Internship, technical skills and mentors are key to fashion student’s success

Fashion merchandising student Jessica Rhee has been on the fast track for a fashion career since middle school. She graduates this December—a semester ahead of schedule—and is taking time off to travel, explore her identities, and figure out where she wants her career to take her.

Here, she shares the top four moments and people that have helped her along the way.

Developing her technical skills

My fashion professors have been some of the best educators I’ve ever met in my life. There have been two classes that I was really passionate about: Fashion 145 [Computers for Fashion] with Professor Jennie Cook and Fashion 345 [Computers for Fashion Design: Adobe Photoshop and Illustrator] with Professor Michael-Birch Pierce. It was really intimidating coming into my freshman year without knowing any technical skills and being placed in [Cook’s] class, and then being one of two merchandising students in [Pierce’s] class.

I learned so much about creating flats and looking at croquis, but from a digital perspective. Those two classes really helped me in terms of technical skills.

Landing an internship with Ralph Lauren

The internship was one of about 15 I applied for last winter. I was so discouraged because I kept getting interviews and getting rejected. When I got a call from the talent acquisition manager at Ralph Lauren that I received it, I actually cried on the phone. After being told no so many times, it was so nice to know that someone had faith in me that I’d be able to accomplish something within their company.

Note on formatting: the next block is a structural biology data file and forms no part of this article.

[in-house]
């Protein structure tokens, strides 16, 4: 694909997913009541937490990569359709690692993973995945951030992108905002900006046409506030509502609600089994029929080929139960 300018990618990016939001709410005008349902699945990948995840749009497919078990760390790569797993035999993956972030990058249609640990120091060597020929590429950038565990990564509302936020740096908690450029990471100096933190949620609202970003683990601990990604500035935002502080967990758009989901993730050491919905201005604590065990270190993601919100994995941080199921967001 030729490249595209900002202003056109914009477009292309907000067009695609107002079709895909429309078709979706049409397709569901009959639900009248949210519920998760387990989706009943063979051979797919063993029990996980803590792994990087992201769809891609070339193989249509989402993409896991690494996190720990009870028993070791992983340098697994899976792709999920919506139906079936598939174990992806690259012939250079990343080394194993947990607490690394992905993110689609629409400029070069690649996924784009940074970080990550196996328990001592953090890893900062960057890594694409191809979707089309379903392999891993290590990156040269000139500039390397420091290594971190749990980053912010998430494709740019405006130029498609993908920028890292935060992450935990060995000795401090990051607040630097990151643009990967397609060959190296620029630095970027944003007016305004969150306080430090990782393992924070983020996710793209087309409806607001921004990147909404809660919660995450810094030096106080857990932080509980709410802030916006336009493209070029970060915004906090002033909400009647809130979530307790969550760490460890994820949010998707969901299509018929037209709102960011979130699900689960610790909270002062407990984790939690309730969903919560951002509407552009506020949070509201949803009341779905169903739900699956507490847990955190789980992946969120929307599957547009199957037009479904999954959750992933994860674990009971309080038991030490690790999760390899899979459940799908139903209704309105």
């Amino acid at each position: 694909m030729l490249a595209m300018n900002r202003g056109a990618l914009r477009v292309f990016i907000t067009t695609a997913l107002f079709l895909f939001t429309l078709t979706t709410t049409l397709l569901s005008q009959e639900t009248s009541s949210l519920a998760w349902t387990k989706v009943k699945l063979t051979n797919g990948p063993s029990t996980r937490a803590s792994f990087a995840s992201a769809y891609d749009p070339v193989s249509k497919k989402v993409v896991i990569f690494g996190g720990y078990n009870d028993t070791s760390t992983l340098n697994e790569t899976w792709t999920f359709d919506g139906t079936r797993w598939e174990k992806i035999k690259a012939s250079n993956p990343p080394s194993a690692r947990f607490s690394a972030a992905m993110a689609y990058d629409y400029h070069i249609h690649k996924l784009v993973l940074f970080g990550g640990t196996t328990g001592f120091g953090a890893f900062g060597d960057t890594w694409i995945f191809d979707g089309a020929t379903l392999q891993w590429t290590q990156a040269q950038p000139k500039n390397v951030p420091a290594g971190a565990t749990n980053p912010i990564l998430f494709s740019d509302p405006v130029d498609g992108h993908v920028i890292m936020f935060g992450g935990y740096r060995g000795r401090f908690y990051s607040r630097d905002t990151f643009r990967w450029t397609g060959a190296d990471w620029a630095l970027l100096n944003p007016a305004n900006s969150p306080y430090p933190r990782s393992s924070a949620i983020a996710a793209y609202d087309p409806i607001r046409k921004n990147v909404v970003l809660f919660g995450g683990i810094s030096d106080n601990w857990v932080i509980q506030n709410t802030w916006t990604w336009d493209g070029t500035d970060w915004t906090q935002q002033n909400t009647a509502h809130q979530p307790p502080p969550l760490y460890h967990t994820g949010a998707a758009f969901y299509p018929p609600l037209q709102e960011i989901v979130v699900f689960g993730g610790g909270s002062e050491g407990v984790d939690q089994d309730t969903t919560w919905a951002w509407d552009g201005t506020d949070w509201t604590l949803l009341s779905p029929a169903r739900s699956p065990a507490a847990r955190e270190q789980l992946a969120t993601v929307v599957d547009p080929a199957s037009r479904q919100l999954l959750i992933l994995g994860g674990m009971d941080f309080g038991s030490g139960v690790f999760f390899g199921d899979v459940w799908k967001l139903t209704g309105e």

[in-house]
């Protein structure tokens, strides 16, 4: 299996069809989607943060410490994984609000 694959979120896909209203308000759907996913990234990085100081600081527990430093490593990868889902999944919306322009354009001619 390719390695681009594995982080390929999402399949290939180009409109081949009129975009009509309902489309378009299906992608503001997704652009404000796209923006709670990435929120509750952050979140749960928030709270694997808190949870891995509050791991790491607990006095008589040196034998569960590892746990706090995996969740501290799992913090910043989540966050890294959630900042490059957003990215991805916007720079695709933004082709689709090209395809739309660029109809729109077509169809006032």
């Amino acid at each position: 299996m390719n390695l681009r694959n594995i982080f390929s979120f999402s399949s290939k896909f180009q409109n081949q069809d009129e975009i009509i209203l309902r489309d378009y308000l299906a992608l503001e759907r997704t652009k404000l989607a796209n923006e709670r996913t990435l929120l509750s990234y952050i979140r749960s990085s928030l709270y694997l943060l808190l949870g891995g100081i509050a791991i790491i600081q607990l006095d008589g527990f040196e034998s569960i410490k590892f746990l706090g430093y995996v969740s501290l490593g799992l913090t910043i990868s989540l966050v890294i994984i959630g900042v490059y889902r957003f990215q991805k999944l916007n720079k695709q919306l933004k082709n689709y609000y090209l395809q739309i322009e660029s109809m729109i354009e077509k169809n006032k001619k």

I think my internship is when I realized how expansive fashion is. I worked a lot with numbers, but seeing the showroom spaces for buyers—like Macy’s, the biggest account for Ralph Lauren—coming in and talking about what’s happening for next season was super cool. I’m not a designer, but seeing the designs that were coming for the next year really energized me and got me excited about seeing behind the scenes.

I’m not exactly sure about what it is that I want to do in the fashion space, but I have realized that I want to be more creative-focused, whether that’s working with showrooms or with clothing samples for the next season. My internship was all finance-based and staring at an Excel sheet isn’t my favorite thing in the whole entire world, so I’d like to find more creative outlets and avenues for me to pursue.

Her mentors and advisors

All of the fashion professors have so much faith and hope in their students and it’s so inspiring. The wisdom that they share with us is truly what made me want to be in the fashion industry, and helped me know that I’m making the right decision.

They’ve also helped instill so much confidence in myself. They’re there to listen and not necessarily give me exact advice on what I should do, but be a guidance for me to figure out my options and work through them together.

Joining Alpha Kappa Psi

One of the biggest commitments that I’ve had during college is with Alpha Kappa Psi, a professional coed business fraternity. I took the initiative to join because I was in Snead Hall taking business classes, but I didn’t know anyone. The organization has helped prepare me so much for my professional career. It’s helped build up my interview skills, and the way that I interact with people in networking settings. The workshops, the conversations and presentations, the mock interviews with faculty and alumni who are now with big companies have truly helped me prepare for my life after graduation.